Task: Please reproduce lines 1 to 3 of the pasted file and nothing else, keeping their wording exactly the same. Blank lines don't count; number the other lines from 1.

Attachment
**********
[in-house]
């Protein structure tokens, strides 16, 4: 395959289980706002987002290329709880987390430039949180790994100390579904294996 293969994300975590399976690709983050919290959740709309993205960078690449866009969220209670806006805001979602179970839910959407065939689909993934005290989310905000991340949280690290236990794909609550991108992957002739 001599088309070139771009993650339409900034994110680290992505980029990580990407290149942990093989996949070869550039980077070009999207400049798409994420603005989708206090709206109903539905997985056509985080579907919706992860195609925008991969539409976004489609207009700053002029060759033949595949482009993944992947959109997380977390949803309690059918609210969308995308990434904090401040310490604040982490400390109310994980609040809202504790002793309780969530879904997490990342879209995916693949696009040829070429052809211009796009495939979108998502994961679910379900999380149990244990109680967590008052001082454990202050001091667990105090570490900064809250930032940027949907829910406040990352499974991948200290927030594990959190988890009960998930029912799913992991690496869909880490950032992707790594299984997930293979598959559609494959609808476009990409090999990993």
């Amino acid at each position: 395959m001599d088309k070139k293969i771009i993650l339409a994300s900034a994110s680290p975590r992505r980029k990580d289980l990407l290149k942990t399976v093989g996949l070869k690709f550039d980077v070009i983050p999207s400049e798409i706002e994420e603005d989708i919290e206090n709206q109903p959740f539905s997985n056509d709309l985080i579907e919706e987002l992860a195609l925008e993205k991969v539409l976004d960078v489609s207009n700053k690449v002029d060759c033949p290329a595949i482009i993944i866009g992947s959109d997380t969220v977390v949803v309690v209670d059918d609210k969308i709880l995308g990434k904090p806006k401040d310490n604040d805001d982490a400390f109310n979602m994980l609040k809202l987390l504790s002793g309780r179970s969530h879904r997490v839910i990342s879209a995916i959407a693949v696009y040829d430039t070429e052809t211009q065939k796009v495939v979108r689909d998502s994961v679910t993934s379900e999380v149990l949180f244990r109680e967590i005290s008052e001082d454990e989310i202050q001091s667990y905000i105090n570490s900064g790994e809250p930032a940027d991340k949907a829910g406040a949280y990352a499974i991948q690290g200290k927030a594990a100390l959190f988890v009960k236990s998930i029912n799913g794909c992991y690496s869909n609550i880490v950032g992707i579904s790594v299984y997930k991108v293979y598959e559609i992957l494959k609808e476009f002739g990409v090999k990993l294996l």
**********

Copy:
[in-house]
């Protein structure tokens, strides 16, 4: 395959289980706002987002290329709880987390430039949180790994100390579904294996 293969994300975590399976690709983050919290959740709309993205960078690449866009969220209670806006805001979602179970839910959407065939689909993934005290989310905000991340949280690290236990794909609550991108992957002739 001599088309070139771009993650339409900034994110680290992505980029990580990407290149942990093989996949070869550039980077070009999207400049798409994420603005989708206090709206109903539905997985056509985080579907919706992860195609925008991969539409976004489609207009700053002029060759033949595949482009993944992947959109997380977390949803309690059918609210969308995308990434904090401040310490604040982490400390109310994980609040809202504790002793309780969530879904997490990342879209995916693949696009040829070429052809211009796009495939979108998502994961679910379900999380149990244990109680967590008052001082454990202050001091667990105090570490900064809250930032940027949907829910406040990352499974991948200290927030594990959190988890009960998930029912799913992991690496869909880490950032992707790594299984997930293979598959559609494959609808476009990409090999990993």
């Amino acid at each position: 395959m001599d088309k070139k293969i771009i993650l339409a994300s900034a994110s680290p975590r992505r980029k990580d289980l990407l290149k942990t399976v093989g996949l070869k690709f550039d980077v070009i983050p999207s400049e798409i706002e994420e603005d989708i919290e206090n709206q109903p959740f539905s997985n056509d709309l985080i579907e919706e987002l992860a195609l925008e993205k991969v539409l976004d960078v489609s207009n700053k690449v002029d060759c033949p290329a595949i482009i993944i866009g992947s959109d997380t969220v977390v949803v309690v209670d059918d609210k969308i709880l995308g990434k904090p806006k401040d310490n604040d805001d982490a400390f109310n979602m994980l609040k809202l987390l504790s002793g309780r179970s969530h879904r997490v839910i990342s879209a995916i959407a693949v696009y040829d430039t070429e052809t211009q065939k796009v495939v979108r689909d998502s994961v679910t993934s379900e999380v149990l949180f244990r109680e967590i005290s008052e001082d454990e989310i202050q001091s667990y905000i105090n570490s900064g790994e809250p930032a940027d991340k949907a829910g406040a949280y990352a499974i991948q690290g200290k927030a594990a100390l959190f988890v009960k236990s998930i029912n799913g794909c992991y690496s869909n609550i880490v950032g992707i579904s790594v299984y997930k991108v293979y598959e559609i992957l494959k609808e476009f002739g990409v090999k990993l294996l």